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From Anne Kenney, University Librarian

Take One:  July 5, 2011 (Engineering Library Transitions to a Virtual Library)

For the second time in two years, another library is going “virtual.” The Engineering Library’s transition is well underway and soon will join the Physical Sciences Library as Cornell’s second virtual library. By June 29, 165,000 volumes had been relocated from Carpenter. Duplicates were withdrawn and the majority of volumes moved to the Annex. , We retained those monographs that had circulated in the last five years on central campus, with 20,000 going to Uris, 3500 to Math, 1800 to Mann and 500 to Olin.  So just what is a virtual library?  It’s many things.  Although there are few of the trappings of a physical library—no books on shelves, no circulation desk, no night closings—a virtual library retains most of the functions of its physical counterpart.  There are subject specialists onsite, who continue to assist users as in the past, enhancing their outreach efforts, and engaging in building the vision and structure for the virtual library.  They are working with colleagues on larger discovery and access projects and building customized discovery tools for researchers through CuLLR (Curated List of Library Resources) and the implementation of a Virtual Shelf Browse feature.  And, they are working collaboratively with library staff in mathematics and physical sciences. The library’s former main reading room is now open 24/7 with key card access as a study area and computer lab to anyone with a current Cornell ID.  The virtual library also provides a wealth of online scholarly resources. In the last two years the electronic collection has been strengthened considerably through reallocation from operational savings and gifts from donors, by augmenting the materials budget, and filling in online back files as one-time purchases.

Thanks to the extraordinary teamwork of the Engineering Library staff and the collaborative spirit of staff throughout the system we have made enormous progress in the transition.   While there is not space to acknowledge everyone the following folks deserve a special shout out:

Jill Ulbrich, the project leader and orchestrator whose experience with the PSL transition was invaluable;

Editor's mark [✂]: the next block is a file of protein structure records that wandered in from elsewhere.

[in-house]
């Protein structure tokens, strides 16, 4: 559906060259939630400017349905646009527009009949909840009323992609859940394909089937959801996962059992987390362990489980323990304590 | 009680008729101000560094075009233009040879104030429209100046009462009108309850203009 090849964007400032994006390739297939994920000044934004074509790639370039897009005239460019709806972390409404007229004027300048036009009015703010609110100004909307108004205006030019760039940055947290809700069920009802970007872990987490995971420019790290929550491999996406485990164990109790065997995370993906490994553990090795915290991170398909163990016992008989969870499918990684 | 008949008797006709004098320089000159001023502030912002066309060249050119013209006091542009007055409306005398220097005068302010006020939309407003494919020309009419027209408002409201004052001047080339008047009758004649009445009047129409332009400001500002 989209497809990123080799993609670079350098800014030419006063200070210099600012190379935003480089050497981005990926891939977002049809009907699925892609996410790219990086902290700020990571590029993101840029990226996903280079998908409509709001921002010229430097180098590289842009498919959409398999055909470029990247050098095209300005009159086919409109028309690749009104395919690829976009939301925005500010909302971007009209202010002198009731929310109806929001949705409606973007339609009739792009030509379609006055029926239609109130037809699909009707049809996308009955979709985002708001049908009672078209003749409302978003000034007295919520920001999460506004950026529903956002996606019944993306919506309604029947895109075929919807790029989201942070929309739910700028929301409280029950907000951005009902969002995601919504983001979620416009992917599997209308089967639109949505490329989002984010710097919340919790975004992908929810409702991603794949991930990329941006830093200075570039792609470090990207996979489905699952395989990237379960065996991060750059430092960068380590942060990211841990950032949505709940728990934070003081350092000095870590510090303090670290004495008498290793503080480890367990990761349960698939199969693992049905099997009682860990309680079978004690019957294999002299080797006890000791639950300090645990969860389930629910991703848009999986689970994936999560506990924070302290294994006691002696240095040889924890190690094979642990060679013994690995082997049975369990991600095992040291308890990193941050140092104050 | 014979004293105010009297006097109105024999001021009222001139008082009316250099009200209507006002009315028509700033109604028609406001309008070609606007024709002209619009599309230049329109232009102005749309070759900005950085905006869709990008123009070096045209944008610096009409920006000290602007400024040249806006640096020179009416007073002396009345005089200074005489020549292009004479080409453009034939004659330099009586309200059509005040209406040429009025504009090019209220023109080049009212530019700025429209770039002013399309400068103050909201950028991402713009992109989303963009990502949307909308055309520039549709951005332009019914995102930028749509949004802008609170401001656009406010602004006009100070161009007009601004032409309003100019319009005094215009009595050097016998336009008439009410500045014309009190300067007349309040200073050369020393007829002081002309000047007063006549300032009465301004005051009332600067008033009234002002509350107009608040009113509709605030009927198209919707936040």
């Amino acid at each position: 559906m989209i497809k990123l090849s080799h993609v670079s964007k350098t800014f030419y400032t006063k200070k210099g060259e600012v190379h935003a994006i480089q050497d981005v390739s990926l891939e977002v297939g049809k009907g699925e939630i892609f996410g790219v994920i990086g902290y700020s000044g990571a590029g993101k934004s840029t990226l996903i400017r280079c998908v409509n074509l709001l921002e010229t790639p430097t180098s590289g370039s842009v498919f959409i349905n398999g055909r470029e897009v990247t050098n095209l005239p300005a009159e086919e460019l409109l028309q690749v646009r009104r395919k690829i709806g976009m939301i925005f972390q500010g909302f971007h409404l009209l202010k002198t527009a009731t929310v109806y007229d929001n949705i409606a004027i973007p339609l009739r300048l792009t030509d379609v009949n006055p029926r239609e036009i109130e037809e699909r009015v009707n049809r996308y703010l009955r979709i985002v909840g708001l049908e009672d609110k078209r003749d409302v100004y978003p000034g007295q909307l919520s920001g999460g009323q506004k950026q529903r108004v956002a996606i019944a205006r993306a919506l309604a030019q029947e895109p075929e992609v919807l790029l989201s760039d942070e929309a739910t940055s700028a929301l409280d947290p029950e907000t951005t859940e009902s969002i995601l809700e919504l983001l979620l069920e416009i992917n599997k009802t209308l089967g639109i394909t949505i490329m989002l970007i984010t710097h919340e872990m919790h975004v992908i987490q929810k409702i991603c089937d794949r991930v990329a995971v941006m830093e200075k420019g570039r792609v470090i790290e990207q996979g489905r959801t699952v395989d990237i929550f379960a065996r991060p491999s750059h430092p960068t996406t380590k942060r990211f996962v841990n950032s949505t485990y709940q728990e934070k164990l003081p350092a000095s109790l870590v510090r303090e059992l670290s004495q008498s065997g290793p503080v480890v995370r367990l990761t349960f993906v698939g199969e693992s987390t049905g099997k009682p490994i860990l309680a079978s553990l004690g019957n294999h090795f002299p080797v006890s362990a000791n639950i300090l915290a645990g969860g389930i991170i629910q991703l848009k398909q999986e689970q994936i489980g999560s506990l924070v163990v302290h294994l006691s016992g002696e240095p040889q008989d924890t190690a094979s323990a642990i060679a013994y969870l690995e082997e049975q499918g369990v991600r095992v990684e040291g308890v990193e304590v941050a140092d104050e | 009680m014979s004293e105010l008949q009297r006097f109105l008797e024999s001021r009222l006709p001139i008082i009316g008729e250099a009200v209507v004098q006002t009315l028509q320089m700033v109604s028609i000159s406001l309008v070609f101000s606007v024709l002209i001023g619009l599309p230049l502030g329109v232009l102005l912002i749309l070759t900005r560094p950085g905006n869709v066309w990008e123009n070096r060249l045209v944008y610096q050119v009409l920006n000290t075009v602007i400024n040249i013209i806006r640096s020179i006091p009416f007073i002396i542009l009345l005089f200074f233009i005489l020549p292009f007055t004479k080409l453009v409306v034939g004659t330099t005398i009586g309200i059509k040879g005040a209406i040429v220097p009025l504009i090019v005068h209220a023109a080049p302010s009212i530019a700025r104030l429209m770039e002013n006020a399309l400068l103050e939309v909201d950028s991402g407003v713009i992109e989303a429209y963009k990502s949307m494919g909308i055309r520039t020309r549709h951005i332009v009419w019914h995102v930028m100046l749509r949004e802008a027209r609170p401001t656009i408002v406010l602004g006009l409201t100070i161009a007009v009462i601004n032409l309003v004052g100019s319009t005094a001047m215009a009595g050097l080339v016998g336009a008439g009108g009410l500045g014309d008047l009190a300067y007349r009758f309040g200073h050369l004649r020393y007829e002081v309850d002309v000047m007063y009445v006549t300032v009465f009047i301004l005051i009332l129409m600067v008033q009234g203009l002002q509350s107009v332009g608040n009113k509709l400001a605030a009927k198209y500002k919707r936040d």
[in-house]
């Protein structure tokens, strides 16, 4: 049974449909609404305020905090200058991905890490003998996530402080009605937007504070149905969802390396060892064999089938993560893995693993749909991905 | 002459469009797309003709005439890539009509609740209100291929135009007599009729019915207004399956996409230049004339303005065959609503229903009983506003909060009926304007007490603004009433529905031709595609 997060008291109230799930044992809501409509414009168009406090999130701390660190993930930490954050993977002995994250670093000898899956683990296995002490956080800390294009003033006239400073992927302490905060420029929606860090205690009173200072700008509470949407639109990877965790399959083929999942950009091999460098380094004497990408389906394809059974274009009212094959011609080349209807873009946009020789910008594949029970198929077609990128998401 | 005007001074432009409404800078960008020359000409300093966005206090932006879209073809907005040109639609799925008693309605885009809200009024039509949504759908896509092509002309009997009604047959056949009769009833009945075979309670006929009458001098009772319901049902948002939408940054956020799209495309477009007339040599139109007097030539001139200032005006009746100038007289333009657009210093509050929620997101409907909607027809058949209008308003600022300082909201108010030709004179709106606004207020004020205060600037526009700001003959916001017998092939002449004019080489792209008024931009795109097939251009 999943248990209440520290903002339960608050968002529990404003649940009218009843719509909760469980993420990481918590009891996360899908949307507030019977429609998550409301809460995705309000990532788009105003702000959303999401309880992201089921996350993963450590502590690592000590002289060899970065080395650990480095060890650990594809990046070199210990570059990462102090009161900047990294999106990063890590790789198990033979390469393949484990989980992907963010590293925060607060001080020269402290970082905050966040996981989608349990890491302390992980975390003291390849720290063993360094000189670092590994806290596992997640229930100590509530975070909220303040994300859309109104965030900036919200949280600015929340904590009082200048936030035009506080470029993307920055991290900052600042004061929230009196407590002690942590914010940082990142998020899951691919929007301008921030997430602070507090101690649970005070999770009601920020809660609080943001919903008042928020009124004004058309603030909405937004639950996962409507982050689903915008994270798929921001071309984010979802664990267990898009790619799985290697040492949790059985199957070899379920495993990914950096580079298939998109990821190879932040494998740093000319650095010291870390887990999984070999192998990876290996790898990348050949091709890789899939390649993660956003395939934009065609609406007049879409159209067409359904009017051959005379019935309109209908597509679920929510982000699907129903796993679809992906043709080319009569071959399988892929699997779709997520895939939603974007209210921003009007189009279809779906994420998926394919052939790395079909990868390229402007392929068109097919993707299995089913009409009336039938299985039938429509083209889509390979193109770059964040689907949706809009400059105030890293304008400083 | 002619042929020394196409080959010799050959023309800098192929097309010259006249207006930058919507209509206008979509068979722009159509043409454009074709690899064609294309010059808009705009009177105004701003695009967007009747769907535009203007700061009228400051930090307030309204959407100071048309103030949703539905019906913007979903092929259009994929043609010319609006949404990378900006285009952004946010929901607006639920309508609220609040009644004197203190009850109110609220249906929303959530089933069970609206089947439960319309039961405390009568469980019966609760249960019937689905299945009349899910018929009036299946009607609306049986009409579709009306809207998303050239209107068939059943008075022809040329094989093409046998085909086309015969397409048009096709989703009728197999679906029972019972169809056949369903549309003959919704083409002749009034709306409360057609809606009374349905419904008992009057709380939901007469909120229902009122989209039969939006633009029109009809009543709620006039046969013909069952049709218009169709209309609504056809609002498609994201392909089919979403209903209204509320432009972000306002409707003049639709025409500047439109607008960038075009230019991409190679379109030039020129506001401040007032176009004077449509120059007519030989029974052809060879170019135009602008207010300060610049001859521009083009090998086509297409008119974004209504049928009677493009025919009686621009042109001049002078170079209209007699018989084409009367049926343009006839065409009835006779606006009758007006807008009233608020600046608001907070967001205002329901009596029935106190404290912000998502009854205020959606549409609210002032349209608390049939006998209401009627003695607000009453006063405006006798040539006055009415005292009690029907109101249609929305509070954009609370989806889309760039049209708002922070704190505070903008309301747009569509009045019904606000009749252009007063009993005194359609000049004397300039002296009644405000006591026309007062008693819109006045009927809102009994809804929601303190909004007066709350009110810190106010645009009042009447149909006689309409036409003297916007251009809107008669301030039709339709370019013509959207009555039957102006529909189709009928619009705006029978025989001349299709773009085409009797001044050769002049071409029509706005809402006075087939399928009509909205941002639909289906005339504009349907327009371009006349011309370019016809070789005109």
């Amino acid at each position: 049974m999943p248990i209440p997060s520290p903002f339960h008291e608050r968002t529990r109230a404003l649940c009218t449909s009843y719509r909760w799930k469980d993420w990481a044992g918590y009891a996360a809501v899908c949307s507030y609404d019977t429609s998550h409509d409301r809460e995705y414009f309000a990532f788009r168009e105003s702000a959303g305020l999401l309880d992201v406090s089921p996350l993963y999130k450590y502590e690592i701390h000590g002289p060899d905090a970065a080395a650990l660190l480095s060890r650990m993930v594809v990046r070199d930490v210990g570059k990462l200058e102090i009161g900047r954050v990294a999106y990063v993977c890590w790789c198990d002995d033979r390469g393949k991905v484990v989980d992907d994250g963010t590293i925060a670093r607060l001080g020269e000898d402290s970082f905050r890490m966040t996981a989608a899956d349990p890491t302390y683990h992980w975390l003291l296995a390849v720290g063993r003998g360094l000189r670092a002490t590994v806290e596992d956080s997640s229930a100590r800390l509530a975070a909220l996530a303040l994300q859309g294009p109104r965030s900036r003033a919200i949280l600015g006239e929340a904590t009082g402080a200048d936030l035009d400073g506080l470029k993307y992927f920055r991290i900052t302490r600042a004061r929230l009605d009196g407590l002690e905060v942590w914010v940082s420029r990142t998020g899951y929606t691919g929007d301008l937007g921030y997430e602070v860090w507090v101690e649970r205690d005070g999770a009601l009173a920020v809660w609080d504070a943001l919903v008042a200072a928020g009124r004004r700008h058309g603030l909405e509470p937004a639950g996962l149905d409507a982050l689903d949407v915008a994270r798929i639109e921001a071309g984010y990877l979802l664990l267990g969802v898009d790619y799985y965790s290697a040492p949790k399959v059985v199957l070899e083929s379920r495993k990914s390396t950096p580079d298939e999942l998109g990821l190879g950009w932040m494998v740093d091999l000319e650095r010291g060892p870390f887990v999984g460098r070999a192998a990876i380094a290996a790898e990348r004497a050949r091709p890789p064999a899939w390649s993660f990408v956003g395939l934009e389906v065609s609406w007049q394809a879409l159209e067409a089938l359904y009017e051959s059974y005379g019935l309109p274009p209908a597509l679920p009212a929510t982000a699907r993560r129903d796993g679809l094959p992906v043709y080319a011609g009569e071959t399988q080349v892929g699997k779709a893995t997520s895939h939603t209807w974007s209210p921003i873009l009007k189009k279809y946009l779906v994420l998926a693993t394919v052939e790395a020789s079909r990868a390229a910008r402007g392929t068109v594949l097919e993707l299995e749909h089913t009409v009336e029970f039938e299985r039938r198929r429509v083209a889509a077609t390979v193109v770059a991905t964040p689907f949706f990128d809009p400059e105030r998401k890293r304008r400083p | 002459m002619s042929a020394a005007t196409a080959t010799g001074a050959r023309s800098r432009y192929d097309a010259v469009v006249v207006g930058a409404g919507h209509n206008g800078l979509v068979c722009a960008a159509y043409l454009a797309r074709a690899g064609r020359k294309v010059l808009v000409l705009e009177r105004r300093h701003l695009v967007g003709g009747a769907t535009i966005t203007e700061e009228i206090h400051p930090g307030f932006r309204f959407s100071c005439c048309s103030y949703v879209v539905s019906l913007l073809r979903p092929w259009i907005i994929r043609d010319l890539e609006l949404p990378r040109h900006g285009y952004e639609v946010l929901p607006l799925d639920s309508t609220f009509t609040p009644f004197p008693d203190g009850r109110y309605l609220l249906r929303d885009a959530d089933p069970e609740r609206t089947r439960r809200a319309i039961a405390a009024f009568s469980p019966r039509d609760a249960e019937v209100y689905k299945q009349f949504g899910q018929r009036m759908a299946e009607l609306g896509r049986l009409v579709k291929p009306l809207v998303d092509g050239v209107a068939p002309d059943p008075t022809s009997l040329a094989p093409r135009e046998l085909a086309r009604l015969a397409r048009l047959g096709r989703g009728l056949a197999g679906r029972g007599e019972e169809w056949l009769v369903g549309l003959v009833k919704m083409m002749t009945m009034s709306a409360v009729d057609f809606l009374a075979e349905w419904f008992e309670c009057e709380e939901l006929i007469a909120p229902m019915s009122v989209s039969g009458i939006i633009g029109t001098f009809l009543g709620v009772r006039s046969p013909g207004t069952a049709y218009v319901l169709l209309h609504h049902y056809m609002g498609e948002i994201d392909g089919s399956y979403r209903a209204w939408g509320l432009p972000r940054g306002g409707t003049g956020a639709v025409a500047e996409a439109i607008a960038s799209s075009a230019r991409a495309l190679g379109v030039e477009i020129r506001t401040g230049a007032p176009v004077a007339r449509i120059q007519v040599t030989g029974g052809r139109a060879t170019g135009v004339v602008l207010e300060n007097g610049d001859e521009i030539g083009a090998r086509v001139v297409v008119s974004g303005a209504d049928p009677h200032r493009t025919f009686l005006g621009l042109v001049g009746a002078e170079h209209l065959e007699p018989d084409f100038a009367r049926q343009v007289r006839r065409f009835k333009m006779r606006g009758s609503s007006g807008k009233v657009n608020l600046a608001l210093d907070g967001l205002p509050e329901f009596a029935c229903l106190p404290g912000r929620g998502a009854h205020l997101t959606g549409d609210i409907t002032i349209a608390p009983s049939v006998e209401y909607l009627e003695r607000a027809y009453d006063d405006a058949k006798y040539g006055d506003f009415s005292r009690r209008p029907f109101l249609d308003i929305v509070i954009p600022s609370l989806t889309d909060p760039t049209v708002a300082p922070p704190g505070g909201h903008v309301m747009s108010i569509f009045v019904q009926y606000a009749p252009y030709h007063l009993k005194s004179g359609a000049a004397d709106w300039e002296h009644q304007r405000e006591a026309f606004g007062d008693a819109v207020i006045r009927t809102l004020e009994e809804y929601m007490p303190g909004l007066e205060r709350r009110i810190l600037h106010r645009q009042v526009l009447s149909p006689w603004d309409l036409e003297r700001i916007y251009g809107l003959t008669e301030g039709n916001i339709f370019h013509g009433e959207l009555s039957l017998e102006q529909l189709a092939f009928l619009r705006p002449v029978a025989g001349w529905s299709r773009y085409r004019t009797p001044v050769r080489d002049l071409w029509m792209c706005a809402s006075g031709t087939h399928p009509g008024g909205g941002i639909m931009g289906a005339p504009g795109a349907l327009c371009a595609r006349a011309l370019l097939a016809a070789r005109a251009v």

Jill Powell assisted by Jeremy Cusker worked hard to get e-resources in place for calendar 2011 subscriptions with great help from Bill Kara’s group in CLO.

Leah Solla provided guidance with her vision from her PSL experience & facilitated the acquisition of e-resources;

Dianne Dietrich has worked with others to develop the new virtual presence for Engineering, which will be deployed this summer.

Melody Padget kept the operations going even after much of the staff had left (and we wish her well in her transition to full time student)

Catherine Velake ran a number of projects in the stacks, including withdrawing duplicates, and working with CLO to get complicated holdings records corrected.  She will be joining her former Engineering Library colleague Anne-Marie Mores at Catherwood Library. ;

Natalie Sheridan kept the home fires burning at the Math Library while all attention was focused on Engineering and supported all of the players listed above in many ways.

In addition to those noted above special thanks for working on the collection moves goes to Barbara Eden, Lydia Pettis, Barbara Tarbox, and Cammie Wyckoff.

And, last but not least, Steve Rockey whose vision and leadership, advocacy, tenacity, kindness and patience were key to this transition.

Please join me in congratulating this stellar group  their teamwork and the progress they’ve made in transitioning to a virtual library environment!

Have a healthy and productive week,

Comments

One Response to “ From Anne Kenney, University Librarian ”

  • MTaylor

    Congratulations to Jill and the rest of the team – your effort is certainly appreciated and will certainly benefit Cornell for years to come.

    I have to admit, however, that a small piece of me has a hard time letting go of the physical library (that use to reside) in Carpenter.

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